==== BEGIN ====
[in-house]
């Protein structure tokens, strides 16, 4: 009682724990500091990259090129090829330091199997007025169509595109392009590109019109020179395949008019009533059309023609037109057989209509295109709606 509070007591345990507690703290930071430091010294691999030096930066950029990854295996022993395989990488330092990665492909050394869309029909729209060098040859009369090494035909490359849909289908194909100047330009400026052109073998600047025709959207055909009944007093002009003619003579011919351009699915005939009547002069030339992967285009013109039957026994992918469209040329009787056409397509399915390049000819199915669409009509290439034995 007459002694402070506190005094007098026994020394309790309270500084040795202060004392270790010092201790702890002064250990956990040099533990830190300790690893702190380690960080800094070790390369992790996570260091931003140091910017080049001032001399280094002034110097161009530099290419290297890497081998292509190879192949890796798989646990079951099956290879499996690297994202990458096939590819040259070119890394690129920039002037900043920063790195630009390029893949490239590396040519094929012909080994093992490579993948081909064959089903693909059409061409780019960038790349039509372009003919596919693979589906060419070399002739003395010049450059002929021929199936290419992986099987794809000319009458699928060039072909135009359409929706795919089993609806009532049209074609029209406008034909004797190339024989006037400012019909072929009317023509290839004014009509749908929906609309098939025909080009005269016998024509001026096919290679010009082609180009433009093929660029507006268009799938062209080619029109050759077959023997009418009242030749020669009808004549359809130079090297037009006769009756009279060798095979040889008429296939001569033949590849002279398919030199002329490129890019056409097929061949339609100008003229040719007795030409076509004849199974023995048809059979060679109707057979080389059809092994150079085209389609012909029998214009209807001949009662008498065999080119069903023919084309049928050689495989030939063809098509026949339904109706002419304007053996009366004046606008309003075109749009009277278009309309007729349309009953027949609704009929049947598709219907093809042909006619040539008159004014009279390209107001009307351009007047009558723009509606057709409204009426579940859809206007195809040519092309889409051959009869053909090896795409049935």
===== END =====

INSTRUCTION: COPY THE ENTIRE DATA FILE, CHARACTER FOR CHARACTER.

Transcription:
[in-house]
């Protein structure tokens, strides 16, 4: 009682724990500091990259090129090829330091199997007025169509595109392009590109019109020179395949008019009533059309023609037109057989209509295109709606 509070007591345990507690703290930071430091010294691999030096930066950029990854295996022993395989990488330092990665492909050394869309029909729209060098040859009369090494035909490359849909289908194909100047330009400026052109073998600047025709959207055909009944007093002009003619003579011919351009699915005939009547002069030339992967285009013109039957026994992918469209040329009787056409397509399915390049000819199915669409009509290439034995 007459002694402070506190005094007098026994020394309790309270500084040795202060004392270790010092201790702890002064250990956990040099533990830190300790690893702190380690960080800094070790390369992790996570260091931003140091910017080049001032001399280094002034110097161009530099290419290297890497081998292509190879192949890796798989646990079951099956290879499996690297994202990458096939590819040259070119890394690129920039002037900043920063790195630009390029893949490239590396040519094929012909080994093992490579993948081909064959089903693909059409061409780019960038790349039509372009003919596919693979589906060419070399002739003395010049450059002929021929199936290419992986099987794809000319009458699928060039072909135009359409929706795919089993609806009532049209074609029209406008034909004797190339024989006037400012019909072929009317023509290839004014009509749908929906609309098939025909080009005269016998024509001026096919290679010009082609180009433009093929660029507006268009799938062209080619029109050759077959023997009418009242030749020669009808004549359809130079090297037009006769009756009279060798095979040889008429296939001569033949590849002279398919030199002329490129890019056409097929061949339609100008003229040719007795030409076509004849199974023995048809059979060679109707057979080389059809092994150079085209389609012909029998214009209807001949009662008498065999080119069903023919084309049928050689495989030939063809098509026949339904109706002419304007053996009366004046606008309003075109749009009277278009309309007729349309009953027949609704009929049947598709219907093809042909006619040539008159004014009279390209107001009307351009007047009558723009509606057709409204009426579940859809206007195809040519092309889409051959009869053909090896795409049935």